The sharp, often hilarious satire that became the most successful film in Israeli history is about new immigrants Sallah and his family, who are left in a shack near their promised ... See full summary »
Bumbling crooks Butch and Toby pose as priests in order to elude being arrested by the authorities in Africa. Butch and Toby deliver a statue of the Virgin Mary from Africa to Amsterdam. ... See full summary »
Paul L. Smith,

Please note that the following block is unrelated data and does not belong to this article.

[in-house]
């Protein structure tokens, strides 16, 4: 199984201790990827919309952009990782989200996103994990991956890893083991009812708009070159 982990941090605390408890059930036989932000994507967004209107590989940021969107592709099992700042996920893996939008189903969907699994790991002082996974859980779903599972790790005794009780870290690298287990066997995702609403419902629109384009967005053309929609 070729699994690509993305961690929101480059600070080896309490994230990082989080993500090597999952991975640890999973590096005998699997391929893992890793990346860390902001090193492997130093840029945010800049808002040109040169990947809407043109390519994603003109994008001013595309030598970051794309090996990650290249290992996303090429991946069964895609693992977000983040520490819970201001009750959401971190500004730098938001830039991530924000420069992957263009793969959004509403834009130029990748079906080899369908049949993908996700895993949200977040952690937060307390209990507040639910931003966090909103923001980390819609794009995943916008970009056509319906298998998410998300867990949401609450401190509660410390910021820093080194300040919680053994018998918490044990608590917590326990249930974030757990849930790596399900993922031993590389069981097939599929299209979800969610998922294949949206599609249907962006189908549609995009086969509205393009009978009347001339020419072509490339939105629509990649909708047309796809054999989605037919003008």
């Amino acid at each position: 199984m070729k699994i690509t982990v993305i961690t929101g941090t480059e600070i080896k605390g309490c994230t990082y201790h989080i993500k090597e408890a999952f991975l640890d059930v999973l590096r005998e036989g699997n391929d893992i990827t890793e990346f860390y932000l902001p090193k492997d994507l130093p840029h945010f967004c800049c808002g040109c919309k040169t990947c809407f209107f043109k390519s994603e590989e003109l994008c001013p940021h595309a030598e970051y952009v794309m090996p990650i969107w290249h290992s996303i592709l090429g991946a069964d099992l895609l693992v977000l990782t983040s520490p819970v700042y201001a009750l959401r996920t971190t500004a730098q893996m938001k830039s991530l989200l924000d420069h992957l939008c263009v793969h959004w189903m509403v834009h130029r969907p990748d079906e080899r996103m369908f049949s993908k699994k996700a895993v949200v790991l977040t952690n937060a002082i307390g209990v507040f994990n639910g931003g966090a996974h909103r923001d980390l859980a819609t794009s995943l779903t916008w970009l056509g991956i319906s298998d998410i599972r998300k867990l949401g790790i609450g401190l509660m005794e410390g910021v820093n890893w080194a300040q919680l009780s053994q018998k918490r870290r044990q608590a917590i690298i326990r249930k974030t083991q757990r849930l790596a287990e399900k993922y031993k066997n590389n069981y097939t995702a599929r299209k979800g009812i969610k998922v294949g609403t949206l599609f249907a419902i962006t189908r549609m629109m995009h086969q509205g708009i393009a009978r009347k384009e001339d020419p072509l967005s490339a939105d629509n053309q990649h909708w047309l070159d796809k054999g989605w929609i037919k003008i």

A scrappy little guy and his friend the big lovable bruiser, a pair shamelessly patterned after the Terence Hill / Bud Spencer movies of the time, are tossed off the kibbutz and find themselves among the dazzling glitter of Tel Aviv... a glitter which in 1975 seems to consist of a few cafés and the big plaza outside city hall. They run into a melodrama of the creakiest kind, in which a kindly old man is going to lose his factory if he doesn't let the villain marry his beautiful daughter, but they clobber the baddies and save the day. Director George Ovadia is more at home in melodrama than in action comedy-- I think that to this day there hasn't been a successful Israeli action comedy-- and he includes a scene of attempted rape that is a bit more than perfunctory. What's of interest? The presence of a few people famous for other things. The leads are Uri Zohar, who retains a large following for films which (unlike this one) he directed himself, and Paul Smith, who went on to international fame in DUNE, MIDNIGHT EXPRESS, and POPEYE among other films. Some songs are performed by Boaz Sharabi, very young here and still attempting to sing in English. Once he gave up the idea of international stardom and concentrated on Hebrew, he consolidated a place for himself at the very top of the Israeli musical pantheon.
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